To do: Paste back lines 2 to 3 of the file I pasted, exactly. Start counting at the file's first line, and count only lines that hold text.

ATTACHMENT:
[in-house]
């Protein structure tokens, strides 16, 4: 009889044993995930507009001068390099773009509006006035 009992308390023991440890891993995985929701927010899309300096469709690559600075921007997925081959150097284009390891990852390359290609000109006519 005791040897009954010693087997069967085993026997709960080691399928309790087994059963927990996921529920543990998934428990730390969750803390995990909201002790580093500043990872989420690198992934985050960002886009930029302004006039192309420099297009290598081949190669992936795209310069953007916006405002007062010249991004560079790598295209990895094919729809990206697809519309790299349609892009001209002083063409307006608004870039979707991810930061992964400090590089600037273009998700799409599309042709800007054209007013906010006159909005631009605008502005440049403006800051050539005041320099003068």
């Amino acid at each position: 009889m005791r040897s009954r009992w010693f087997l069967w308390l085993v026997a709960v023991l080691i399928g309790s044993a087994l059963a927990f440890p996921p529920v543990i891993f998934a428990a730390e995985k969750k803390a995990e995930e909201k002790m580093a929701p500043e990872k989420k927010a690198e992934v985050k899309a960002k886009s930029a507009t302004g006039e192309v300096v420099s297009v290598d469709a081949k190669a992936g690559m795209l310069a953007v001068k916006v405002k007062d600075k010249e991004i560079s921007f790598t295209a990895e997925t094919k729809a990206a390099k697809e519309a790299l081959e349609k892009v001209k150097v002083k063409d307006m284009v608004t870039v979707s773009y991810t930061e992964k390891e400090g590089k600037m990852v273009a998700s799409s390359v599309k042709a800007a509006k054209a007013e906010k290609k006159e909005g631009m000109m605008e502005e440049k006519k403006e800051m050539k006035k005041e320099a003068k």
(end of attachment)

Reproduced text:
């Protein structure tokens, strides 16, 4: 009889044993995930507009001068390099773009509006006035 009992308390023991440890891993995985929701927010899309300096469709690559600075921007997925081959150097284009390891990852390359290609000109006519 005791040897009954010693087997069967085993026997709960080691399928309790087994059963927990996921529920543990998934428990730390969750803390995990909201002790580093500043990872989420690198992934985050960002886009930029302004006039192309420099297009290598081949190669992936795209310069953007916006405002007062010249991004560079790598295209990895094919729809990206697809519309790299349609892009001209002083063409307006608004870039979707991810930061992964400090590089600037273009998700799409599309042709800007054209007013906010006159909005631009605008502005440049403006800051050539005041320099003068």
């Amino acid at each position: 009889m005791r040897s009954r009992w010693f087997l069967w308390l085993v026997a709960v023991l080691i399928g309790s044993a087994l059963a927990f440890p996921p529920v543990i891993f998934a428990a730390e995985k969750k803390a995990e995930e909201k002790m580093a929701p500043e990872k989420k927010a690198e992934v985050k899309a960002k886009s930029a507009t302004g006039e192309v300096v420099s297009v290598d469709a081949k190669a992936g690559m795209l310069a953007v001068k916006v405002k007062d600075k010249e991004i560079s921007f790598t295209a990895e997925t094919k729809a990206a390099k697809e519309a790299l081959e349609k892009v001209k150097v002083k063409d307006m284009v608004t870039v979707s773009y991810t930061e992964k390891e400090g590089k600037m990852v273009a998700s799409s390359v599309k042709a800007a509006k054209a007013e906010k290609k006159e909005g631009m000109m605008e502005e440049k006519k403006e800051m050539k006035k005041e320099a003068k």